Death and taxes are two certainties in life, yet the government seems to combine the two in the estate tax, which is colloquially known as the death tax. This tax was only meant to be a temporary tax back in 1916 to raise tax revenue for WWI. However, once a government entity, regulation, or tax is in place, it ends up being difficult, if not nigh impossible to reverse. We might be seeing an exception here because it could very well end up six feet under, especially after the House of Ways and Means Committee met this week to consider passing H.R. 1105, which is the Death Tax Repeal Act of 2015. It would be interesting to speculate on whether it will be passed, but I'm more interesting to go into why the estate tax should be repealed once and for all.
I could say that we should get rid of the estate tax simply because it's a tax. However, I am a consequentialist libertarian. As soon as people start interacting with each other, the need for government become inevitable. To quote Thomas Paine from Common Sense, "government, even in its best state, is a necessary evil." With that being said, in order to function, the government needs a revenue base. Since there is going to be a government, we might as well call for the most economically efficient taxes out there, and I can tell you that the estate tax does not qualify.
Before delving into why the estate tax makes for bad economics, a bit about the estate tax, particularly why it's also called the death tax. When an individual passes away, the government levies a tax on the estate prior to the heirs splitting the inheritance. In United States tax law, a tax return is required upon death. If the total assets exceed the amount of the tax exemption, which was $5.25 million in 2013, then 40 percent of the estate's value has to be paid in taxes to the federal government.
First, it is hardly fair that even in death, the government can't leave people in peace. Shouldn't we respect the wishes of the individual who just passed instead of finding a way to fill up government coffers? Life is hardly fair, that much I know. But does the tax really fill up government coffers that much? Not really. The estate tax only generated 0.6 percent of 2014 federal tax revenue (which is a slight improvement over the 0.46 percent in 2013). With $3.021T in federal tax revenue, that would total to $18.21B generated by the estate tax in 2014. To be fair, part of the historical decline in estate tax revenues can be attributed to the increase in the exemption and the fact that the statutory estate tax rate used to be 55 percent.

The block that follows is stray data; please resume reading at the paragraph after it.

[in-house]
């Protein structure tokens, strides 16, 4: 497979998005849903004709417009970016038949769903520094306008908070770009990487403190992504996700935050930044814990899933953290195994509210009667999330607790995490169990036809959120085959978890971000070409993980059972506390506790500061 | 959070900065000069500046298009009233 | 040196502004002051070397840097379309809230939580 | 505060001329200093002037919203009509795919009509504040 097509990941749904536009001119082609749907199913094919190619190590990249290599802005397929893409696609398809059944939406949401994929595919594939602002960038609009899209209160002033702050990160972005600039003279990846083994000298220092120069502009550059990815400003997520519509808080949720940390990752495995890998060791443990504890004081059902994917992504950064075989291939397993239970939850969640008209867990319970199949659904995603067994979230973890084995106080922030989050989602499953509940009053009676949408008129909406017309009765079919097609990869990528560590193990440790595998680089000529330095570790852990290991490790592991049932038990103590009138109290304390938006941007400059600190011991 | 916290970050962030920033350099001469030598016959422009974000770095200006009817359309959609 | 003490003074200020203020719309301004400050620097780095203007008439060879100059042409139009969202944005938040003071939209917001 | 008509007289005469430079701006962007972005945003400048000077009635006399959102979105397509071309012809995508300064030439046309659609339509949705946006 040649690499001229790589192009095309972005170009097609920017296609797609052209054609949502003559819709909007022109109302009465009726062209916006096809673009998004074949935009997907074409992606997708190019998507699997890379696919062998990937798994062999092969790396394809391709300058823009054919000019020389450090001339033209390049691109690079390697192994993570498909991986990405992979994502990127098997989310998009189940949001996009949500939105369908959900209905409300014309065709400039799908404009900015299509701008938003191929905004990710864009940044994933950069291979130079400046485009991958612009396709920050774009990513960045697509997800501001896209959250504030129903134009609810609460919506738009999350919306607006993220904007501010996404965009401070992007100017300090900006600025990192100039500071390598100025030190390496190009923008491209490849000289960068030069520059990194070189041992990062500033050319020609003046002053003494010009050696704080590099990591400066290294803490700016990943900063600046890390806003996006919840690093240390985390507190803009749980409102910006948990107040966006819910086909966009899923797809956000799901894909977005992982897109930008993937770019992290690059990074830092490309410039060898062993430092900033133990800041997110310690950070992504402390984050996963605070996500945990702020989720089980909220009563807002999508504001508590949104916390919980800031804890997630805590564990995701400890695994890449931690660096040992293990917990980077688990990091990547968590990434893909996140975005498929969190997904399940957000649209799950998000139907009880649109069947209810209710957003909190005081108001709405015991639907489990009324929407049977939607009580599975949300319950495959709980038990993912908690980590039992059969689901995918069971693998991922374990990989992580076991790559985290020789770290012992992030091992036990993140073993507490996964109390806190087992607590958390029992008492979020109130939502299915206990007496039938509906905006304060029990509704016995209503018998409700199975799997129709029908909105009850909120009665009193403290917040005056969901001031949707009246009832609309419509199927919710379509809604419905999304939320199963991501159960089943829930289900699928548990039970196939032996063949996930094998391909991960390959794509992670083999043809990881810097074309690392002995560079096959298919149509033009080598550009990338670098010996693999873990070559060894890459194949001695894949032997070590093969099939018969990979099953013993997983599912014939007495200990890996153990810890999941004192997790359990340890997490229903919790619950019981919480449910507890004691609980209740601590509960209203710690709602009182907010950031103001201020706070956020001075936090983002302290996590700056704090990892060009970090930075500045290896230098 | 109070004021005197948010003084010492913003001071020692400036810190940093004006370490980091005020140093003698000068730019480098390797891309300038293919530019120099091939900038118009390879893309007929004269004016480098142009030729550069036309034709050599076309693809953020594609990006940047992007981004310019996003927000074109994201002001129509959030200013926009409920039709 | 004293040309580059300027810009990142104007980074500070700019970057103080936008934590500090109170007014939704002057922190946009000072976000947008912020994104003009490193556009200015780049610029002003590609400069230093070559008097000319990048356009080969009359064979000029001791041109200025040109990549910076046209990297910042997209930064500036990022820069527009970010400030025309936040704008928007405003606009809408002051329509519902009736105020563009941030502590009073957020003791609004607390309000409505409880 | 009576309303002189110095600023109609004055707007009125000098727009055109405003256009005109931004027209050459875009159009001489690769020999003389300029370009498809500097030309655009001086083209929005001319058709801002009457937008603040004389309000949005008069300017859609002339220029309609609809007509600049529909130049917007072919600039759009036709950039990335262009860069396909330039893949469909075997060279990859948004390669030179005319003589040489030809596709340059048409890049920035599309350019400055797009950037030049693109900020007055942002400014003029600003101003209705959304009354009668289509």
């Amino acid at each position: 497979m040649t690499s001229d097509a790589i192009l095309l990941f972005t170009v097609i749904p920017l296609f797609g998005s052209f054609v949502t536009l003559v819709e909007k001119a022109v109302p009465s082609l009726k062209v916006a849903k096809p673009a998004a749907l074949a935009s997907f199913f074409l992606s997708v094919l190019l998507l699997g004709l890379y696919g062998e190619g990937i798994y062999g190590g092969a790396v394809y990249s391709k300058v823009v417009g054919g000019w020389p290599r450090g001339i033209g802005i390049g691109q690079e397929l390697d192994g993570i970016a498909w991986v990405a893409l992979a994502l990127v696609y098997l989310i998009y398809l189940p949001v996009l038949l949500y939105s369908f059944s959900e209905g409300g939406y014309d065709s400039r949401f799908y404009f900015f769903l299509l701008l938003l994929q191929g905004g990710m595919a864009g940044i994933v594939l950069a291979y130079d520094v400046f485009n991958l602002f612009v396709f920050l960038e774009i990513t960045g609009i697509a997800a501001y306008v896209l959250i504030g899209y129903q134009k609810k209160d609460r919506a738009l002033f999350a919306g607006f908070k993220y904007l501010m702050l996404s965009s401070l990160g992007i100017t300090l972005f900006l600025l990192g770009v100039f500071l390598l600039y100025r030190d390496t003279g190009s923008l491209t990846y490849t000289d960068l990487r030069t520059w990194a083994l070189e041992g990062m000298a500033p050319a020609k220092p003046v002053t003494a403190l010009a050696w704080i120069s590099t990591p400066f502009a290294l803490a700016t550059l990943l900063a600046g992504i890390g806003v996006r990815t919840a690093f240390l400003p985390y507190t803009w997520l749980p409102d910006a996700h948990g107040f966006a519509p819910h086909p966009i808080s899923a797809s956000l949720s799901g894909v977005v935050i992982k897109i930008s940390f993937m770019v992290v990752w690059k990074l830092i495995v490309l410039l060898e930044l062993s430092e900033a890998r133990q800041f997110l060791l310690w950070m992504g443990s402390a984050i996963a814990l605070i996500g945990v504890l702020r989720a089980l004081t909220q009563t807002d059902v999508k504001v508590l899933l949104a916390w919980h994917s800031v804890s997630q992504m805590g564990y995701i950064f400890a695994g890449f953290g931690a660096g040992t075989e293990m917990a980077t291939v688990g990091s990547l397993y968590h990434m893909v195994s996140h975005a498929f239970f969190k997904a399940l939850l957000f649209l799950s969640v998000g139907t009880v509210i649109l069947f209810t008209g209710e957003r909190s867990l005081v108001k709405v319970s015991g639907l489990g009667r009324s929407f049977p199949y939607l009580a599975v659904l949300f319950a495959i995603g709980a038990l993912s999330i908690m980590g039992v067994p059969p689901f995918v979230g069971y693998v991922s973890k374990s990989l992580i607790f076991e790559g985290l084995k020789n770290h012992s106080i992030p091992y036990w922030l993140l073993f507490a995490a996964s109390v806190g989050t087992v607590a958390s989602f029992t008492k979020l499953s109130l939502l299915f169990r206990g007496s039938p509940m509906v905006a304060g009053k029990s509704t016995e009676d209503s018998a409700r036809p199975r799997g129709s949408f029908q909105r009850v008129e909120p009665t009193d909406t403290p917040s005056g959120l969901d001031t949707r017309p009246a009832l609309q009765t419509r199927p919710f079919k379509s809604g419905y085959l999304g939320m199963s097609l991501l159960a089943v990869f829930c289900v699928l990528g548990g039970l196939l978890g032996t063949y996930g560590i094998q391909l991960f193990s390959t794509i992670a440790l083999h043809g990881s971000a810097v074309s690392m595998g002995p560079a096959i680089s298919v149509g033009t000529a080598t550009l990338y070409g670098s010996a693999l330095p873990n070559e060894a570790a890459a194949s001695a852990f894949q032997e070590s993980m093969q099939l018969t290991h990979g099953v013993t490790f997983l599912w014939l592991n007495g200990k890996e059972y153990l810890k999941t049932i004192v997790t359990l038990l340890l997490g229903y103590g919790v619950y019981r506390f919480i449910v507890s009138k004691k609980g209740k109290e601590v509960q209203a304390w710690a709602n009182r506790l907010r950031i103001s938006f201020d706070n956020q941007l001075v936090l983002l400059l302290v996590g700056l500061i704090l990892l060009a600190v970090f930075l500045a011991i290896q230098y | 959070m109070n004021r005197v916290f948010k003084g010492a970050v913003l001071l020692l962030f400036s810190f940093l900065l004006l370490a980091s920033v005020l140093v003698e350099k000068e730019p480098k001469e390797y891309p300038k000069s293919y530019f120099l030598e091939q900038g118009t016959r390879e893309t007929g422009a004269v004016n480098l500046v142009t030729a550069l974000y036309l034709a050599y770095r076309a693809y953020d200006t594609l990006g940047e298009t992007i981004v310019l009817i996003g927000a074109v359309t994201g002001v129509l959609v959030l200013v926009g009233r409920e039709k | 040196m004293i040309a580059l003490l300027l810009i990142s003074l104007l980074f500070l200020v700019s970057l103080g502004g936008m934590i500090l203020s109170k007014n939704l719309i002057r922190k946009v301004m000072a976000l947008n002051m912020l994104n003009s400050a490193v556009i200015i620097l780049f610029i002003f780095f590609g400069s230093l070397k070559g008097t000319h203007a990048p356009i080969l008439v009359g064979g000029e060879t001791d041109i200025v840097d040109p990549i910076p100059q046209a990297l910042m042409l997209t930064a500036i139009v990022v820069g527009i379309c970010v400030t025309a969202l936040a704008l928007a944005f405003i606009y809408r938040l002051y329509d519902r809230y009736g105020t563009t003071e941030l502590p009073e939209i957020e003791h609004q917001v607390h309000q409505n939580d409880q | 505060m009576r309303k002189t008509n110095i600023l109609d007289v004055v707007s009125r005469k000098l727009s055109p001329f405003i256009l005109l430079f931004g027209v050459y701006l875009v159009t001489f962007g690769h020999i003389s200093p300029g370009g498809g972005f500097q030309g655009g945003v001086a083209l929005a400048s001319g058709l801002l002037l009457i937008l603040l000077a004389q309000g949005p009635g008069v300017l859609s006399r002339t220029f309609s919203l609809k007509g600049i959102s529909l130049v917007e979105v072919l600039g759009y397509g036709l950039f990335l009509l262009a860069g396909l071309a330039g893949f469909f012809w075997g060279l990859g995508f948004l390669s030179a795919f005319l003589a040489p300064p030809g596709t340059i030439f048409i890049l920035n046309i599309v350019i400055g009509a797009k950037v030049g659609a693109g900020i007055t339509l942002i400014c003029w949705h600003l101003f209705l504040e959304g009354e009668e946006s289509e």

Even if we are to concede those points, it still doesn't negate the fact that the estate tax both creates a tax incidence on savers [as opposed to those who spend immediately] and primarily acts as a levy on domestic capital stock, that very thing that generates wealth in the first place. Countries like Hong Kong, Norway, Sweden, and Russia have eliminated their estate taxes. Perhaps that is the reason that many countries do not use the estate tax as a source of revenue generation. But what about the notion that the estate tax doesn't affect most people? As the Left-leaning Center on Budget and Policy Priorities points out, only 2 out of 1,000 estates will actually owe money on the estate tax. That might sound like it doesn't affect the other 998, but that's not the case because there are still compliance costs. And much like would be the case with a wealth tax, assessing the value of assets is difficult, time-consuming, and expensive. Statistically speaking, the IRS is going on a wild goose chase, which is a waste of taxpayer dollars and a boon for estate-tax lawyers and life insurance companies. As a side note, the estate tax is not as much as a "tax for the super-wealthy" as one would think because people like Bill Gates can tie that money up in a tax-exempt foundation, which puts a damper on the "tax progressiveness" argument.
Wealth passed on from one generation to the next is one of the primary impetuses of economic growth. Stunting that growth in the name of tax revenue (which is feeble to begin with because we should be more concerned with the defects driving debt) or reducing inequality (which is also ridiculous [e.g., Cagetti and de Nardi, 2007], given how little revenue it actually generates, not to mention that most millionaires created their own wealth) is fiscally irresponsible, to say the least. The Tax Foundation ran a model showing that repealing the estate tax would increase capital stock by 1.68 percent and the GDP by 0.58 percent per annum, which would provide a small, but positive boost to the economy and federal government revenues. The Heritage Foundation also found that repeal would create a $46B boost to the economy over the next decade. While I don't think the estate tax is as heinous as the corporate tax, I still think it should have gone six feet under ages ago.